What’s missing? The only exception of significance is that the Pixel 6a does not support wireless charging. I am committed to making this work. iPhones are much more expensive.
With the initial setup completed, it’s time to . . .
**PUT IT TO THE TEST**
There were updates to do after setup, so, that was done first. Next, I had to choose which apps to use for messaging and for email. There is no default Android messaging app, so I researched choices and took my best shot.
I had read of users’ disdain for poor performance of fingerprint unlocking on Pixel 6. I am pleased to report that there are no such issues with the 6a running on the latest Android operating system. Also noteworthy and important to any Android phone purchaser – For how long will this phone receive operating system updates?
This is a brand new model. As such I read that Google has committed to sending out three OS updates including being among the first Android phones to be updated to Android 13. In addition, Google has indicated that Pixel 6a is to also benefit from five years of security updates. Older phones, whether free or for less than this mid-$400 Pixel 6a, cannot make that claim with certainty. Therefore, why take chances? It is just not worth the risk.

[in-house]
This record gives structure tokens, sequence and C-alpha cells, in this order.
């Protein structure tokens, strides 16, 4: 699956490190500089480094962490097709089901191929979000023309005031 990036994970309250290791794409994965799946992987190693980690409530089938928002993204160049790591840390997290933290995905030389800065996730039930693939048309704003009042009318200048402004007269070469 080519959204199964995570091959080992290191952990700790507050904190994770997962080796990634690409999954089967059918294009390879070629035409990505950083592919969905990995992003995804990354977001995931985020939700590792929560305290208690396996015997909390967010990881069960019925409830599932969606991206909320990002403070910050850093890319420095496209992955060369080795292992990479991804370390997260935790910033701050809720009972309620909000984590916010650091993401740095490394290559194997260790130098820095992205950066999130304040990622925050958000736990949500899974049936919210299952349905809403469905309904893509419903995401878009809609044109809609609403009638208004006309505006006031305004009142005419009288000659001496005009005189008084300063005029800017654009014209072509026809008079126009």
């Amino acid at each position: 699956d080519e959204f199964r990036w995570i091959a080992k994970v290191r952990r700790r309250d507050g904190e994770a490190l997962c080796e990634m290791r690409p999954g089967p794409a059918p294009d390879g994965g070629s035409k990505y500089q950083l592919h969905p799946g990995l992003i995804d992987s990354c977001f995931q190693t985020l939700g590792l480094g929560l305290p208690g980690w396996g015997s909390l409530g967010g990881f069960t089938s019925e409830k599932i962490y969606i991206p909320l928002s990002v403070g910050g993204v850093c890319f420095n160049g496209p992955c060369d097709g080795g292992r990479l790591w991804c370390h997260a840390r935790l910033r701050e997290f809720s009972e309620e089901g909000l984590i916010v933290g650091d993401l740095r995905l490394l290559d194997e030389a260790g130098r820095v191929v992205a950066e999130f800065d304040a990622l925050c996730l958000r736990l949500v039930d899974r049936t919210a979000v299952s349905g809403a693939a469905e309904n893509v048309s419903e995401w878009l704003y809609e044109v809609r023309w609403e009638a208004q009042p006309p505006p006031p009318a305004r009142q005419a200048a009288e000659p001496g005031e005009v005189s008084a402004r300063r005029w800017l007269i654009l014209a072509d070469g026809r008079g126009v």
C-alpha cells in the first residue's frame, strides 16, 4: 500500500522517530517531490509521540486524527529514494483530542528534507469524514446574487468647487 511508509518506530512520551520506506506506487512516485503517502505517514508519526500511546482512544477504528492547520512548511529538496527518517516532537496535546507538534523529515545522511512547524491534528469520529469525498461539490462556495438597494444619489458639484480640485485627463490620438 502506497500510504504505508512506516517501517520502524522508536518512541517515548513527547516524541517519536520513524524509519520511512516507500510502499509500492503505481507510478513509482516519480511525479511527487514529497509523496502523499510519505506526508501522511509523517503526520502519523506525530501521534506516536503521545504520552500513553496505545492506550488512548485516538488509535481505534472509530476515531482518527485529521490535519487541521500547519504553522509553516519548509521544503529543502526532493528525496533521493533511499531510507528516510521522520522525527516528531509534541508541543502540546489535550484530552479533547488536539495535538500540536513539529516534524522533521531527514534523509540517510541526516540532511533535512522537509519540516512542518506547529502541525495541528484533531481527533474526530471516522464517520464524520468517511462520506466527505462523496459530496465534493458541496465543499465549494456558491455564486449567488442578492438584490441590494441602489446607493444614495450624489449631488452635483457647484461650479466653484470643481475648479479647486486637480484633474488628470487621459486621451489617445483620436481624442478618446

What is important to a smart phone user?
Messaging – successfully accomplished with a few dozen contacts. I like the haptic feedback from Pixel 6a.
Email – easy to set up new accounts or existing email addresses from Gmail, Outlook, Yahoo, and others. Use the email app OR other options from any number of Android email client. It’s the user’s choice.
Zoom – using existing account or new.
Camera – low light performance is good, not excellent, but only when compared to more expensive mobile phones, so here is where compromises were made. Videos and still images are clear and sharp. In its price class, Pixel 6a takes good still images and high quality videos. No complaints here.
Screen resolution – only the most discerning, make that PICKY users would detect that the screen is not 120Hz. NO one I showed the Pixel 6a to commented negatively about the screen resolution or sharpness. In point of fact, friends were very happy with what they saw, especially after I told them the retail price of this phone.
Streaming – watching Prime Video and Netflix content was very satisfying.
Sound – Whether listening to streamed music, sound accompanying streaming video or podcasts, the stereo sound comes through loud and clear with just the right amount of sharpness and definition.
A few more features were tested that WOWED me include: